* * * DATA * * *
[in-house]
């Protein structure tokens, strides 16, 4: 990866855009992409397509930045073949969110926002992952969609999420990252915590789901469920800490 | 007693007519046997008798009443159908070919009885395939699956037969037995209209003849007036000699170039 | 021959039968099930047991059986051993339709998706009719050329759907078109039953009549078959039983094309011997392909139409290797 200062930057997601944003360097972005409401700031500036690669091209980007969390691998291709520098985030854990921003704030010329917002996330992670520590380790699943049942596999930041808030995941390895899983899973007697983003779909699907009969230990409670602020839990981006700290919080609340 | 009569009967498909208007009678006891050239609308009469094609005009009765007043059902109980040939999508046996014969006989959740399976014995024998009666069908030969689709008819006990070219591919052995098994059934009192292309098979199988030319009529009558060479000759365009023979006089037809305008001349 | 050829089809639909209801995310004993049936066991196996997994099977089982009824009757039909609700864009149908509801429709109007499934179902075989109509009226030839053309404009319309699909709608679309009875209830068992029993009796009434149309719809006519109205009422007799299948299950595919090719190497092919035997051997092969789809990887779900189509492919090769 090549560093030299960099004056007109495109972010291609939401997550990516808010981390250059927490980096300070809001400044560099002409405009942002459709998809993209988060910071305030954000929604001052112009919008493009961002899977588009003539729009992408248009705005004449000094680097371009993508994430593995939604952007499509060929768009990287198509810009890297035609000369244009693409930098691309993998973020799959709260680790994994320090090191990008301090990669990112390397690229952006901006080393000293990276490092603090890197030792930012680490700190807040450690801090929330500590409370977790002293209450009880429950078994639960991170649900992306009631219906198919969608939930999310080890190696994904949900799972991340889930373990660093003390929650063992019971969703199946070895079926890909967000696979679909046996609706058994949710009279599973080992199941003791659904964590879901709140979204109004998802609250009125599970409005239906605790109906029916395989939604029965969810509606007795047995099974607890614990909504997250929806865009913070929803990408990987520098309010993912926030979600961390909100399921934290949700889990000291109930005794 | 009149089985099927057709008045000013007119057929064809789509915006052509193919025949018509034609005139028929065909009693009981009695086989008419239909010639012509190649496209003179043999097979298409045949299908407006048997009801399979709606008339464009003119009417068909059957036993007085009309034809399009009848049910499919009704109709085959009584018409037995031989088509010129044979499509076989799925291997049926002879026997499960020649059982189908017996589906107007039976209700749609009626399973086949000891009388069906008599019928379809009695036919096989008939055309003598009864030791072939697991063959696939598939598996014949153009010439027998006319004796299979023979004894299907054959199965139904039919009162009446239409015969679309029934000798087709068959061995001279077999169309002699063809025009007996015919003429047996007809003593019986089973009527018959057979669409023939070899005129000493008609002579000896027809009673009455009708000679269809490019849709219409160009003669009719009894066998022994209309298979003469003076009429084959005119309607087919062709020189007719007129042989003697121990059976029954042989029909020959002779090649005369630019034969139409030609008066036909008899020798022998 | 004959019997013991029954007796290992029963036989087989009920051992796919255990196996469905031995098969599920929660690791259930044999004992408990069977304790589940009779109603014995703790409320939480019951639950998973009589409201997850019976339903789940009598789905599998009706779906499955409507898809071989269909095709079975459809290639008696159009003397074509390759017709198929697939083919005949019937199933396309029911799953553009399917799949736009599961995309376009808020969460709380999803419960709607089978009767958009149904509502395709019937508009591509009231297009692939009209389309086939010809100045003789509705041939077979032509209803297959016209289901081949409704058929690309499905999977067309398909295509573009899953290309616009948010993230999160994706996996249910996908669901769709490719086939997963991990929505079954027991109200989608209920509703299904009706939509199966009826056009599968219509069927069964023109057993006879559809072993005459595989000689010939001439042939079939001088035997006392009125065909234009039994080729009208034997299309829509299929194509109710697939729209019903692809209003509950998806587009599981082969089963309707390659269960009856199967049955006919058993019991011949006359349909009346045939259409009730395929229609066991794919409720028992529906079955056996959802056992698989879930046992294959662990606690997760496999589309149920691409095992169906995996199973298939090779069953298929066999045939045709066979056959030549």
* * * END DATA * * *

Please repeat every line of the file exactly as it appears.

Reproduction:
[in-house]
């Protein structure tokens, strides 16, 4: 990866855009992409397509930045073949969110926002992952969609999420990252915590789901469920800490 | 007693007519046997008798009443159908070919009885395939699956037969037995209209003849007036000699170039 | 021959039968099930047991059986051993339709998706009719050329759907078109039953009549078959039983094309011997392909139409290797 200062930057997601944003360097972005409401700031500036690669091209980007969390691998291709520098985030854990921003704030010329917002996330992670520590380790699943049942596999930041808030995941390895899983899973007697983003779909699907009969230990409670602020839990981006700290919080609340 | 009569009967498909208007009678006891050239609308009469094609005009009765007043059902109980040939999508046996014969006989959740399976014995024998009666069908030969689709008819006990070219591919052995098994059934009192292309098979199988030319009529009558060479000759365009023979006089037809305008001349 | 050829089809639909209801995310004993049936066991196996997994099977089982009824009757039909609700864009149908509801429709109007499934179902075989109509009226030839053309404009319309699909709608679309009875209830068992029993009796009434149309719809006519109205009422007799299948299950595919090719190497092919035997051997092969789809990887779900189509492919090769 090549560093030299960099004056007109495109972010291609939401997550990516808010981390250059927490980096300070809001400044560099002409405009942002459709998809993209988060910071305030954000929604001052112009919008493009961002899977588009003539729009992408248009705005004449000094680097371009993508994430593995939604952007499509060929768009990287198509810009890297035609000369244009693409930098691309993998973020799959709260680790994994320090090191990008301090990669990112390397690229952006901006080393000293990276490092603090890197030792930012680490700190807040450690801090929330500590409370977790002293209450009880429950078994639960991170649900992306009631219906198919969608939930999310080890190696994904949900799972991340889930373990660093003390929650063992019971969703199946070895079926890909967000696979679909046996609706058994949710009279599973080992199941003791659904964590879901709140979204109004998802609250009125599970409005239906605790109906029916395989939604029965969810509606007795047995099974607890614990909504997250929806865009913070929803990408990987520098309010993912926030979600961390909100399921934290949700889990000291109930005794 | 009149089985099927057709008045000013007119057929064809789509915006052509193919025949018509034609005139028929065909009693009981009695086989008419239909010639012509190649496209003179043999097979298409045949299908407006048997009801399979709606008339464009003119009417068909059957036993007085009309034809399009009848049910499919009704109709085959009584018409037995031989088509010129044979499509076989799925291997049926002879026997499960020649059982189908017996589906107007039976209700749609009626399973086949000891009388069906008599019928379809009695036919096989008939055309003598009864030791072939697991063959696939598939598996014949153009010439027998006319004796299979023979004894299907054959199965139904039919009162009446239409015969679309029934000798087709068959061995001279077999169309002699063809025009007996015919003429047996007809003593019986089973009527018959057979669409023939070899005129000493008609002579000896027809009673009455009708000679269809490019849709219409160009003669009719009894066998022994209309298979003469003076009429084959005119309607087919062709020189007719007129042989003697121990059976029954042989029909020959002779090649005369630019034969139409030609008066036909008899020798022998 | 004959019997013991029954007796290992029963036989087989009920051992796919255990196996469905031995098969599920929660690791259930044999004992408990069977304790589940009779109603014995703790409320939480019951639950998973009589409201997850019976339903789940009598789905599998009706779906499955409507898809071989269909095709079975459809290639008696159009003397074509390759017709198929697939083919005949019937199933396309029911799953553009399917799949736009599961995309376009808020969460709380999803419960709607089978009767958009149904509502395709019937508009591509009231297009692939009209389309086939010809100045003789509705041939077979032509209803297959016209289901081949409704058929690309499905999977067309398909295509573009899953290309616009948010993230999160994706996996249910996908669901769709490719086939997963991990929505079954027991109200989608209920509703299904009706939509199966009826056009599968219509069927069964023109057993006879559809072993005459595989000689010939001439042939079939001088035997006392009125065909234009039994080729009208034997299309829509299929194509109710697939729209019903692809209003509950998806587009599981082969089963309707390659269960009856199967049955006919058993019991011949006359349909009346045939259409009730395929229609066991794919409720028992529906079955056996959802056992698989879930046992294959662990606690997760496999589309149920691409095992169906995996199973298939090779069953298929066999045939045709066979056959030549």